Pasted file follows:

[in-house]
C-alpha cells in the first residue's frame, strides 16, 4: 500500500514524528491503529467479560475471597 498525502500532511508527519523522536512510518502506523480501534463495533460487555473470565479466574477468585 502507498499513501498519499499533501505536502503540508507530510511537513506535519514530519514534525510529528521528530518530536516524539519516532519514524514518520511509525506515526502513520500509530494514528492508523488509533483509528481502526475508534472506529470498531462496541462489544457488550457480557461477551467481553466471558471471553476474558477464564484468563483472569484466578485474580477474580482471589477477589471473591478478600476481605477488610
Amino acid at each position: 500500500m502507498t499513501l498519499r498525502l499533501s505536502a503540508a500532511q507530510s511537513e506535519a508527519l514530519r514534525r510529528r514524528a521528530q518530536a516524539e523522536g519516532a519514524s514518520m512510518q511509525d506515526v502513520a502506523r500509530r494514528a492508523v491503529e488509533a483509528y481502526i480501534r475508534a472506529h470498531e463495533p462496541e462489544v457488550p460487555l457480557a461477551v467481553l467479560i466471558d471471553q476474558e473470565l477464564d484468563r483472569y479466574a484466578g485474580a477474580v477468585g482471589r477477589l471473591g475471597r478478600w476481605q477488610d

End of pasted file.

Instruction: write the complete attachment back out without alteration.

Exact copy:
[in-house]
C-alpha cells in the first residue's frame, strides 16, 4: 500500500514524528491503529467479560475471597 498525502500532511508527519523522536512510518502506523480501534463495533460487555473470565479466574477468585 502507498499513501498519499499533501505536502503540508507530510511537513506535519514530519514534525510529528521528530518530536516524539519516532519514524514518520511509525506515526502513520500509530494514528492508523488509533483509528481502526475508534472506529470498531462496541462489544457488550457480557461477551467481553466471558471471553476474558477464564484468563483472569484466578485474580477474580482471589477477589471473591478478600476481605477488610
Amino acid at each position: 500500500m502507498t499513501l498519499r498525502l499533501s505536502a503540508a500532511q507530510s511537513e506535519a508527519l514530519r514534525r510529528r514524528a521528530q518530536a516524539e523522536g519516532a519514524s514518520m512510518q511509525d506515526v502513520a502506523r500509530r494514528a492508523v491503529e488509533a483509528y481502526i480501534r475508534a472506529h470498531e463495533p462496541e462489544v457488550p460487555l457480557a461477551v467481553l467479560i466471558d471471553q476474558e473470565l477464564d484468563r483472569y479466574a484466578g485474580a477474580v477468585g482471589r477477589l471473591g475471597r478478600w476481605q477488610d